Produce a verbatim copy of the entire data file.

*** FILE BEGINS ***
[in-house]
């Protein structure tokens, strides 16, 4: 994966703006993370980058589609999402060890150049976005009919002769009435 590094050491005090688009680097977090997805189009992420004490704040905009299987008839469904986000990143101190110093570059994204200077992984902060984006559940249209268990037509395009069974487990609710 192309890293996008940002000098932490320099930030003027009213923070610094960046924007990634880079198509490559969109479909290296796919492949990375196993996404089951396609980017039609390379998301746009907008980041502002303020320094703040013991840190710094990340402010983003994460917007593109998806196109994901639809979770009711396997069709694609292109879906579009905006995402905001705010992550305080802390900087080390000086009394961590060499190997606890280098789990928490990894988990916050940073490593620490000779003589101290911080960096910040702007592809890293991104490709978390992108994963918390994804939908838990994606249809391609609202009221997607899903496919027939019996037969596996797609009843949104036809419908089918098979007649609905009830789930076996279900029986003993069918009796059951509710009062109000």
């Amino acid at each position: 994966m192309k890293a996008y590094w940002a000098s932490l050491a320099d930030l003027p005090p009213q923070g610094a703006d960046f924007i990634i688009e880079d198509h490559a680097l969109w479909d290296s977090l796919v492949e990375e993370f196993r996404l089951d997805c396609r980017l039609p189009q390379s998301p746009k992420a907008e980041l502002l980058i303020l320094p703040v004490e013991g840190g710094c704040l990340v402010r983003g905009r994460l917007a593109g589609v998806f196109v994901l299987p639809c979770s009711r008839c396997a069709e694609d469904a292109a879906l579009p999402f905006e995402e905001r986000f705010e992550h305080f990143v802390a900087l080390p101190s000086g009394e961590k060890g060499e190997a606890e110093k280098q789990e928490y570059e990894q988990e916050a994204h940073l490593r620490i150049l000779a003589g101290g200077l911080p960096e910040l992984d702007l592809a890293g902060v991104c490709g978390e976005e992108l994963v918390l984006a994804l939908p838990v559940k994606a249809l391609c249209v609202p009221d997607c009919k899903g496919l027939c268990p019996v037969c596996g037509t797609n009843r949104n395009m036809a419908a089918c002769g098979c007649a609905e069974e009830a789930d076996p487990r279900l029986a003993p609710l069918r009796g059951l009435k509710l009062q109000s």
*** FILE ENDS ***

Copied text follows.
[in-house]
């Protein structure tokens, strides 16, 4: 994966703006993370980058589609999402060890150049976005009919002769009435 590094050491005090688009680097977090997805189009992420004490704040905009299987008839469904986000990143101190110093570059994204200077992984902060984006559940249209268990037509395009069974487990609710 192309890293996008940002000098932490320099930030003027009213923070610094960046924007990634880079198509490559969109479909290296796919492949990375196993996404089951396609980017039609390379998301746009907008980041502002303020320094703040013991840190710094990340402010983003994460917007593109998806196109994901639809979770009711396997069709694609292109879906579009905006995402905001705010992550305080802390900087080390000086009394961590060499190997606890280098789990928490990894988990916050940073490593620490000779003589101290911080960096910040702007592809890293991104490709978390992108994963918390994804939908838990994606249809391609609202009221997607899903496919027939019996037969596996797609009843949104036809419908089918098979007649609905009830789930076996279900029986003993069918009796059951509710009062109000």
């Amino acid at each position: 994966m192309k890293a996008y590094w940002a000098s932490l050491a320099d930030l003027p005090p009213q923070g610094a703006d960046f924007i990634i688009e880079d198509h490559a680097l969109w479909d290296s977090l796919v492949e990375e993370f196993r996404l089951d997805c396609r980017l039609p189009q390379s998301p746009k992420a907008e980041l502002l980058i303020l320094p703040v004490e013991g840190g710094c704040l990340v402010r983003g905009r994460l917007a593109g589609v998806f196109v994901l299987p639809c979770s009711r008839c396997a069709e694609d469904a292109a879906l579009p999402f905006e995402e905001r986000f705010e992550h305080f990143v802390a900087l080390p101190s000086g009394e961590k060890g060499e190997a606890e110093k280098q789990e928490y570059e990894q988990e916050a994204h940073l490593r620490i150049l000779a003589g101290g200077l911080p960096e910040l992984d702007l592809a890293g902060v991104c490709g978390e976005e992108l994963v918390l984006a994804l939908p838990v559940k994606a249809l391609c249209v609202p009221d997607c009919k899903g496919l027939c268990p019996v037969c596996g037509t797609n009843r949104n395009m036809a419908a089918c002769g098979c007649a609905e069974e009830a789930d076996p487990r279900l029986a003993p609710l069918r009796g059951l009435k509710l009062q109000s």